Design Patterns in Android — Observer

Design patterns are reusable solutions to the most commonly occurring software problems. They can speed up the development process by providing a proven way of resolving frequent issues.

In previous post I introduced Builder pattern. Now it’s time to meet the Observer!


Introduction

Observer pattern is one of the Behavioral Design Patterns, which means it gives us the way to communicate between different classes and objects. This pattern is the best approach if we have one-to-many relation and we’d like to inform other objects about some changes or actions.

You may know the Observer pattern from RxJava , where it’s implemented in the very extended way. We have there Observable, which is an object we’d like to observe (it may be also called Subject in the Observer pattern) and we can subscribe for observing changes in those object. Every object interested in those changes will be called Observer. We can have one Subject and many Observers, and single Observers may know nothing about each other. We can also stop observing changes at any time.

Observer pattern is also great solution for designing your application to follow OCP (the open/closed principle), one of the SOLID rules which says that your application should be open for extension, but closed for the modification.


Observer — example

In this article I’d like to show Observer on the real example. Let’s say we have some Button, which is checkable. Every time someone clicks on it, it changes state between ON and OFF. In Observer pattern we’ll call this Button Subject .

We also have some objects which are interested in Button’s state, e.g. every time Button is clicked, we’d like to show different message in every visible Fragment. Every Fragment, interested in Button’s state, here in this pattern will be called Observer.

Observer pattern gives us possibility to unsubscribe from observing the Subject in every moment, e.g. when we don’t want to show a message when Fragment is not visible.

To sum up, we have three fragments — Fragments A and B (our Observers) are interested in Button’s state. Button is located in the Fragment C (it’s our Subject). Everything is placed in the Activity. Let’s start!

Implementation

How to implement Observer pattern? We need to create interfaces for Subject and Observer . Our Subject needs to handle subscribing, unsubscribing and updating data:

public interface Subject {
public void register(Observer observer);
public void unregister(Observer observer);
public void notifyObservers();
}

And there’s complementary Observer, which main function will be receiving info about updates from Subject :

public interface Observer {
public void update(final boolean checked);
}

Now we need to implement those interfaces in proper places. Our Subject is Fragment C (ThirdFragment), because it has a Button:

public class ThirdFragment extends Fragment implements Subject {

private List<Observer> observers;
private ToggleButton button;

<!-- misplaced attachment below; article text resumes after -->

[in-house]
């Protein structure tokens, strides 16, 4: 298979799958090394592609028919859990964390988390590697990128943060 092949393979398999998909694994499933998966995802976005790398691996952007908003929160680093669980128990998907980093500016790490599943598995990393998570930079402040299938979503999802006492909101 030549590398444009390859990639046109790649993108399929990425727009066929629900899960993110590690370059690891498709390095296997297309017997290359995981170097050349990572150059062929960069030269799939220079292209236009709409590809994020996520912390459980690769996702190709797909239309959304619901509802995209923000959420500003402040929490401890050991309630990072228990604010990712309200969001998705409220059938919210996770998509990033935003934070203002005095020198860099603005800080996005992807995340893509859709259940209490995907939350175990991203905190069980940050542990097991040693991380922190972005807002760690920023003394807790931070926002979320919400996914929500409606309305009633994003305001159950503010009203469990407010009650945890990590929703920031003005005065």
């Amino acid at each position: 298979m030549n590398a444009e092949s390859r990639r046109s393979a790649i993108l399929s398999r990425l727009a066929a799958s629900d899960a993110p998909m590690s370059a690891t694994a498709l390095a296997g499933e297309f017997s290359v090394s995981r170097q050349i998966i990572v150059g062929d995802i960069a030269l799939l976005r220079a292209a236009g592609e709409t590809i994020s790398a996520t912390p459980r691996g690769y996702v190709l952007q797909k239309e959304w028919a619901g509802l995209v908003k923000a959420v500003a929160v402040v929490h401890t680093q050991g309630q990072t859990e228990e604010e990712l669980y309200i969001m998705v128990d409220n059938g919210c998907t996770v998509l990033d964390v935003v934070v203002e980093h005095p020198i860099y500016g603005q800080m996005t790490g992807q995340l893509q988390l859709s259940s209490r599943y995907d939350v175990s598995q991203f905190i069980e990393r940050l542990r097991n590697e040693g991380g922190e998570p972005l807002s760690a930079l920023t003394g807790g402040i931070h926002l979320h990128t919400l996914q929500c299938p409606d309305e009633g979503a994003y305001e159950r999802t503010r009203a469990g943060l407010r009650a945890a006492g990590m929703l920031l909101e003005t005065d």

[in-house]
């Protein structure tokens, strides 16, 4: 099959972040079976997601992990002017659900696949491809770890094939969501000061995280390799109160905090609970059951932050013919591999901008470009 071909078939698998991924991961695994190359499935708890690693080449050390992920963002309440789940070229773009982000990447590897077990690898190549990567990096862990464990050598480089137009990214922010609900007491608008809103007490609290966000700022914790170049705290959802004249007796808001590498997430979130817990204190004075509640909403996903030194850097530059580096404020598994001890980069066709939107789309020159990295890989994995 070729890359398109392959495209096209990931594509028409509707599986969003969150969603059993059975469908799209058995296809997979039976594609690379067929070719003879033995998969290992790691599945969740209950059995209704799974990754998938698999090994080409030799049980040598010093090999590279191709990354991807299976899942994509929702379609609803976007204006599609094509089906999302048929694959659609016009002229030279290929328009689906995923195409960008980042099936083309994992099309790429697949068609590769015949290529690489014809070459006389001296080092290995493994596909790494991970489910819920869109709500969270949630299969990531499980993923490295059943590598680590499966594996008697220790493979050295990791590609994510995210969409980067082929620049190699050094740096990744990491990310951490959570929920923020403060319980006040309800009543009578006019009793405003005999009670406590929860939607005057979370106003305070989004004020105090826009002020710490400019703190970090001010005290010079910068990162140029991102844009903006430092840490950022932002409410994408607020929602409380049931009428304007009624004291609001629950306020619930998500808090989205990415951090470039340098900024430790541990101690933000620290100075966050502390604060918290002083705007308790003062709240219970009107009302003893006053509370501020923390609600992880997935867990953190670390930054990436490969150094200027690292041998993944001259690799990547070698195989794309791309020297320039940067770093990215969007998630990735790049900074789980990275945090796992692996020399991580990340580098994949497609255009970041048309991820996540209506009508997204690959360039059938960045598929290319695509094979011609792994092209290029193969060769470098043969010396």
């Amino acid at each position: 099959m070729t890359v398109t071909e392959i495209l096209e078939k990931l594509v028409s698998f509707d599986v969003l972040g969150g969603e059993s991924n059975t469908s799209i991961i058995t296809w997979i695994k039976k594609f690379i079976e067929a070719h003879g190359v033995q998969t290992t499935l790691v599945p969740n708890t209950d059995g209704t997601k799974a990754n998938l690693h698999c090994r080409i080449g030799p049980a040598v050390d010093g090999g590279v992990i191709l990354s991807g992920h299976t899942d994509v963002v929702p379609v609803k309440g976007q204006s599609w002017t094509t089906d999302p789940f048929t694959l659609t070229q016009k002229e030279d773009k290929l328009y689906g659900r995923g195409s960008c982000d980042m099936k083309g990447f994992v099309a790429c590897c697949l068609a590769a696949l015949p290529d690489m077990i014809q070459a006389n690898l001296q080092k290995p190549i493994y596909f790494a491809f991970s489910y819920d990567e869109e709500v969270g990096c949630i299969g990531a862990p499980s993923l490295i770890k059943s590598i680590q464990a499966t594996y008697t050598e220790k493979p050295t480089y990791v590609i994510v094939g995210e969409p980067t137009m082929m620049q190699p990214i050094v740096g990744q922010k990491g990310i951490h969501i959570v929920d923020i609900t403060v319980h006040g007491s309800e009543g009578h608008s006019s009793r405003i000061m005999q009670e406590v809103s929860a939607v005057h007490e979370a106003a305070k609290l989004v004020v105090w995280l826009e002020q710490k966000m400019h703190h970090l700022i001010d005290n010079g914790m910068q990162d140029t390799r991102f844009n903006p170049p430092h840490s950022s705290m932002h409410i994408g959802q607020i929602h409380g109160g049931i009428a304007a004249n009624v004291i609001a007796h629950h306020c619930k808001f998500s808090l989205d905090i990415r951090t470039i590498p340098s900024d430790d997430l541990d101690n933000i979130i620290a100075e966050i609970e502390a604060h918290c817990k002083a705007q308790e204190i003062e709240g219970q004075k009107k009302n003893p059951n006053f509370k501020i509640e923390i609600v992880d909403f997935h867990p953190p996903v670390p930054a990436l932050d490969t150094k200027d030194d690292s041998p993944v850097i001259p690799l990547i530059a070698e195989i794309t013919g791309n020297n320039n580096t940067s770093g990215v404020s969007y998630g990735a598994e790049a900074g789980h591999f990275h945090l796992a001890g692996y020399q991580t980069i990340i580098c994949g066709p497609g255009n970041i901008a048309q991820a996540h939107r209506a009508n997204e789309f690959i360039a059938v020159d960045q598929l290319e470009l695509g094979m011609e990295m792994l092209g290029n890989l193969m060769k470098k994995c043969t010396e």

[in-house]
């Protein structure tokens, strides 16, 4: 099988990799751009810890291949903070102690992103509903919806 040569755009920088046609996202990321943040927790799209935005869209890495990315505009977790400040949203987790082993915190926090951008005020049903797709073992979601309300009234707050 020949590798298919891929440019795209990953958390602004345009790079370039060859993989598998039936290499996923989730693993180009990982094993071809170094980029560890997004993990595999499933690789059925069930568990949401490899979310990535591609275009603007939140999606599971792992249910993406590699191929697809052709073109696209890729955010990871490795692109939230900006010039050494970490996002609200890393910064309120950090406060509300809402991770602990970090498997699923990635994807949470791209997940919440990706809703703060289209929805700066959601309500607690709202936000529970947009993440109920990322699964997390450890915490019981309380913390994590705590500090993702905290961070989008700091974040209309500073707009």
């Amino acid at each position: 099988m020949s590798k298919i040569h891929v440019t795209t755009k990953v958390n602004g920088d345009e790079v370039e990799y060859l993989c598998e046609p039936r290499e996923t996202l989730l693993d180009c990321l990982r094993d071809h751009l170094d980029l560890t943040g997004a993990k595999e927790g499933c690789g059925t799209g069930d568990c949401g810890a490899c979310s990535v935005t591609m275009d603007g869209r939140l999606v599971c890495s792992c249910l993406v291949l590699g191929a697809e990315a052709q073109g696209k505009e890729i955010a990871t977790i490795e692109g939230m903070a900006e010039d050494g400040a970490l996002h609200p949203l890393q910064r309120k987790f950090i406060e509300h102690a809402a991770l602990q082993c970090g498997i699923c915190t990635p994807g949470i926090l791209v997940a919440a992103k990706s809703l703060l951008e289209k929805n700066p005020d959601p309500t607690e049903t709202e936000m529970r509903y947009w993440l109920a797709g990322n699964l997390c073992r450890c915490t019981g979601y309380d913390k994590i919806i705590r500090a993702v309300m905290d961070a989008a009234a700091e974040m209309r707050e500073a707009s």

public ThirdFragment() {
observers = new ArrayList<>();
}
    @Override
public void onViewCreated(final View view, @Nullable final
Bundle
savedInstanceState) {
button = (ToggleButton)
view.findViewById(R.id.toggle_button);
button.setOnClickListener(new View.OnClickListener() {
@Override
public void onClick(final View v) {
notifyObservers();
}
});
}
    @Override
public void register(final Observer observer) {
if (!observers.contains(observer)) {
observers.add(observer);
}
}

@Override
public void unregister(final Observer observer) {
observers.remove(observer);
}

@Override
public void notifyObservers() {
for (final Observer observer : observers) {
observer.update(button.isChecked());
}
}
}

Fragment C implements three methods — for registering, unregistering and notifying observers. Thanks to those methods we’ll store our observers in the list and if there’s a need to notify them about some action, we can iterate through the list and run the proper callbacks.

We also see listener method set to the Button. Every time we click on the Button we call notifyObservers() so they all know about the event.

Now we can go to the Fragments A and B. They are both our Observers , so they need to implement one method:

public class SecondFragment extends Fragment implements Observer {

...

@Override
public void update(final boolean checked) {
if (checked) {
textView.setText("ON");
} else {
textView.setText("OFF");
}
}
}

Whenever some action occurs, we’ll be notified about this in this method, so we can e.g. show proper UI. Notice the boolean value checked — it’s the value passed from the Button.

To make it all work now we need to tell our Fragment C (Subscriber) to register Fragment A and B (Observers). We can use main activity to do this:

public class ObserverActivity extends AppCompatActivity {

@Override
protected void onCreate(final Bundle savedInstanceState) {
super.onCreate(savedInstanceState);
setContentView(R.layout.activity_main);

...

thirdFragment.register(firstFragment);
thirdFragment.register(secondFragment);
}
}

From now on, Fragments A and B are registered to Fragment C and they will be updated about state from Fragment C.

The last thing we need to remember about is unregistering from observing this fragment to avoid memory leak. And that’s all!


Conclusion

Observer pattern gives us loose coupling between single places in our application (e.g. between many fragments). Using this pattern a subject can register an unlimited number of observers interested on watching its state, and they don’t know about each other. It’s a great solution for implementing communication in modules with one-to-many relationships.